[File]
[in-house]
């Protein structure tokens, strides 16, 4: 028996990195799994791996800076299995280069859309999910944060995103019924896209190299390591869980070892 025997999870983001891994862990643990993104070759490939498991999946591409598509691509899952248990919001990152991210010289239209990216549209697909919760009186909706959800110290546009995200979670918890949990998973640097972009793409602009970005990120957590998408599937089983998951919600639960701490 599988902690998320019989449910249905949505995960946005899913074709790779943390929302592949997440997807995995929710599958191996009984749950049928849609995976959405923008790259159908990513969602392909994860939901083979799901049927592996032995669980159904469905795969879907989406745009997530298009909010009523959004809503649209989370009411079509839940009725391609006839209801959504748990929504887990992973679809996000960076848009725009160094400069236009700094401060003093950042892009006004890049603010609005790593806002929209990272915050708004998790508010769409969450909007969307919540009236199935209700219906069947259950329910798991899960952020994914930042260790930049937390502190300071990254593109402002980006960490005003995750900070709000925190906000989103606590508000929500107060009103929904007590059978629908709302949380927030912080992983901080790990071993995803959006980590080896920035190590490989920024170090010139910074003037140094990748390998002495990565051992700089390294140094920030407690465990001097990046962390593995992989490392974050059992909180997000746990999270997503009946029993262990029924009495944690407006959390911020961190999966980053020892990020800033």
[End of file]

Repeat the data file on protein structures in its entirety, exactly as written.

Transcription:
[in-house]
């Protein structure tokens, strides 16, 4: 028996990195799994791996800076299995280069859309999910944060995103019924896209190299390591869980070892 025997999870983001891994862990643990993104070759490939498991999946591409598509691509899952248990919001990152991210010289239209990216549209697909919760009186909706959800110290546009995200979670918890949990998973640097972009793409602009970005990120957590998408599937089983998951919600639960701490 599988902690998320019989449910249905949505995960946005899913074709790779943390929302592949997440997807995995929710599958191996009984749950049928849609995976959405923008790259159908990513969602392909994860939901083979799901049927592996032995669980159904469905795969879907989406745009997530298009909010009523959004809503649209989370009411079509839940009725391609006839209801959504748990929504887990992973679809996000960076848009725009160094400069236009700094401060003093950042892009006004890049603010609005790593806002929209990272915050708004998790508010769409969450909007969307919540009236199935209700219906069947259950329910798991899960952020994914930042260790930049937390502190300071990254593109402002980006960490005003995750900070709000925190906000989103606590508000929500107060009103929904007590059978629908709302949380927030912080992983901080790990071993995803959006980590080896920035190590490989920024170090010139910074003037140094990748390998002495990565051992700089390294140094920030407690465990001097990046962390593995992989490392974050059992909180997000746990999270997503009946029993262990029924009495944690407006959390911020961190999966980053020892990020800033």